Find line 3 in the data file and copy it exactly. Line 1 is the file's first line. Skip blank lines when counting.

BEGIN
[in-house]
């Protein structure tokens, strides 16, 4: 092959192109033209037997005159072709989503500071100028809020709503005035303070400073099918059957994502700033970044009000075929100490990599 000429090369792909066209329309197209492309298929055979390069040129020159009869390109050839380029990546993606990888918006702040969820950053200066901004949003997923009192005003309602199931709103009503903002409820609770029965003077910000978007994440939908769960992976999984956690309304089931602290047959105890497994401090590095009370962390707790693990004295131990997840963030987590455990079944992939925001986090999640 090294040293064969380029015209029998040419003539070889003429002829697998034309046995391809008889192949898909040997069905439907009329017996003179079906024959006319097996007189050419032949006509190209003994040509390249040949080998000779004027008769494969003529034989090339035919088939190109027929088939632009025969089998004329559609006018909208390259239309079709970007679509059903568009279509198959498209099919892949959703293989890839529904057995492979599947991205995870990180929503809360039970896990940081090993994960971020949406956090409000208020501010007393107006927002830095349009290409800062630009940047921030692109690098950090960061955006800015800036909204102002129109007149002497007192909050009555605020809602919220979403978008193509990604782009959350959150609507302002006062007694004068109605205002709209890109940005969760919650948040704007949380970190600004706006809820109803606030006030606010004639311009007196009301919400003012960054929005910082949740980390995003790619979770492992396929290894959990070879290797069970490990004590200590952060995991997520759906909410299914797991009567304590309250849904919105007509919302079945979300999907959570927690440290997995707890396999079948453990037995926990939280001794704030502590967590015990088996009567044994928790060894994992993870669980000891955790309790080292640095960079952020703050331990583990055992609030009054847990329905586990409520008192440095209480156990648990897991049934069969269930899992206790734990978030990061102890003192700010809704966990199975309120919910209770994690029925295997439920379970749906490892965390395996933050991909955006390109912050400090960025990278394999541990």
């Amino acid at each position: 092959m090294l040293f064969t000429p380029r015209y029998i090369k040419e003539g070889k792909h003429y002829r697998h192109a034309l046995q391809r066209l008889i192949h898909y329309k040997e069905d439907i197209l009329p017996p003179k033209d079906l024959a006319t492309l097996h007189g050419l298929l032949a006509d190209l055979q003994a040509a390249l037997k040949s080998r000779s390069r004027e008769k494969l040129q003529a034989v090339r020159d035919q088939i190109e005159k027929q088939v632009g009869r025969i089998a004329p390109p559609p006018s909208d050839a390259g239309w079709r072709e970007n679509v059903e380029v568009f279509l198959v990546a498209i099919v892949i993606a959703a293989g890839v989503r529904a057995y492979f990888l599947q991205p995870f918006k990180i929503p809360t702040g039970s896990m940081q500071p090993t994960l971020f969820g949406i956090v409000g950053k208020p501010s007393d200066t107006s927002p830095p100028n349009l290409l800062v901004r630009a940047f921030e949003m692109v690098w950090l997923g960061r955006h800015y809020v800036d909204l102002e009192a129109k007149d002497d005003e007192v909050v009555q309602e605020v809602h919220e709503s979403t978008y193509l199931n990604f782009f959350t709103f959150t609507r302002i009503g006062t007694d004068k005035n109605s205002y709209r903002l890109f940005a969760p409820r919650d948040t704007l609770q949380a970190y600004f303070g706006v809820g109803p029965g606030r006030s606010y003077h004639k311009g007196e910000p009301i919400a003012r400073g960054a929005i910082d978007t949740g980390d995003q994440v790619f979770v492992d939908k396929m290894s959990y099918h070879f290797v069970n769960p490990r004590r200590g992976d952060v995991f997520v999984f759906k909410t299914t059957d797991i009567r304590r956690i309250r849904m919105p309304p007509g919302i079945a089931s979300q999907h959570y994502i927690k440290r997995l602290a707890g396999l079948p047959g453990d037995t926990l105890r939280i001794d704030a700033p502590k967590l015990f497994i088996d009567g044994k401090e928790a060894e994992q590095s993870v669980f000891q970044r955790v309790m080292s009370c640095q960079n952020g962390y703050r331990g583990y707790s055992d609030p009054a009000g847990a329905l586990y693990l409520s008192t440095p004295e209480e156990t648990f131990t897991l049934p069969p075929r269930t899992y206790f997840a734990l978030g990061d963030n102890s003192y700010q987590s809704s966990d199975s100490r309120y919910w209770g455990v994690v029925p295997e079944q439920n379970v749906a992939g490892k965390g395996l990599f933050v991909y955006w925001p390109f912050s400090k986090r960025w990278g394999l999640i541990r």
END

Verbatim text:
């Amino acid at each position: 092959m090294l040293f064969t000429p380029r015209y029998i090369k040419e003539g070889k792909h003429y002829r697998h192109a034309l046995q391809r066209l008889i192949h898909y329309k040997e069905d439907i197209l009329p017996p003179k033209d079906l024959a006319t492309l097996h007189g050419l298929l032949a006509d190209l055979q003994a040509a390249l037997k040949s080998r000779s390069r004027e008769k494969l040129q003529a034989v090339r020159d035919q088939i190109e005159k027929q088939v632009g009869r025969i089998a004329p390109p559609p006018s909208d050839a390259g239309w079709r072709e970007n679509v059903e380029v568009f279509l198959v990546a498209i099919v892949i993606a959703a293989g890839v989503r529904a057995y492979f990888l599947q991205p995870f918006k990180i929503p809360t702040g039970s896990m940081q500071p090993t994960l971020f969820g949406i956090v409000g950053k208020p501010s007393d200066t107006s927002p830095p100028n349009l290409l800062v901004r630009a940047f921030e949003m692109v690098w950090l997923g960061r955006h800015y809020v800036d909204l102002e009192a129109k007149d002497d005003e007192v909050v009555q309602e605020v809602h919220e709503s979403t978008y193509l199931n990604f782009f959350t709103f959150t609507r302002i009503g006062t007694d004068k005035n109605s205002y709209r903002l890109f940005a969760p409820r919650d948040t704007l609770q949380a970190y600004f303070g706006v809820g109803p029965g606030r006030s606010y003077h004639k311009g007196e910000p009301i919400a003012r400073g960054a929005i910082d978007t949740g980390d995003q994440v790619f979770v492992d939908k396929m290894s959990y099918h070879f290797v069970n769960p490990r004590r200590g992976d952060v995991f997520v999984f759906k909410t299914t059957d797991i009567r304590r956690i309250r849904m919105p309304p007509g919302i079945a089931s979300q999907h959570y994502i927690k440290r997995l602290a707890g396999l079948p047959g453990d037995t926990l105890r939280i001794d704030a700033p502590k967590l015990f497994i088996d009567g044994k401090e928790a060894e994992q590095s993870v669980f000891q970044r955790v309790m080292s009370c640095q960079n952020g962390y703050r331990g583990y707790s055992d609030p009054a009000g847990a329905l586990y693990l409520s008192t440095p004295e209480e156990t648990f131990t897991l049934p069969p075929r269930t899992y206790f997840a734990l978030g990061d963030n102890s003192y700010q987590s809704s966990d199975s100490r309120y919910w209770g455990v994690v029925p295997e079944q439920n379970v749906a992939g490892k965390g395996l990599f933050v991909y955006w925001p390109f912050s400090k986090r960025w990278g394999l999640i541990r």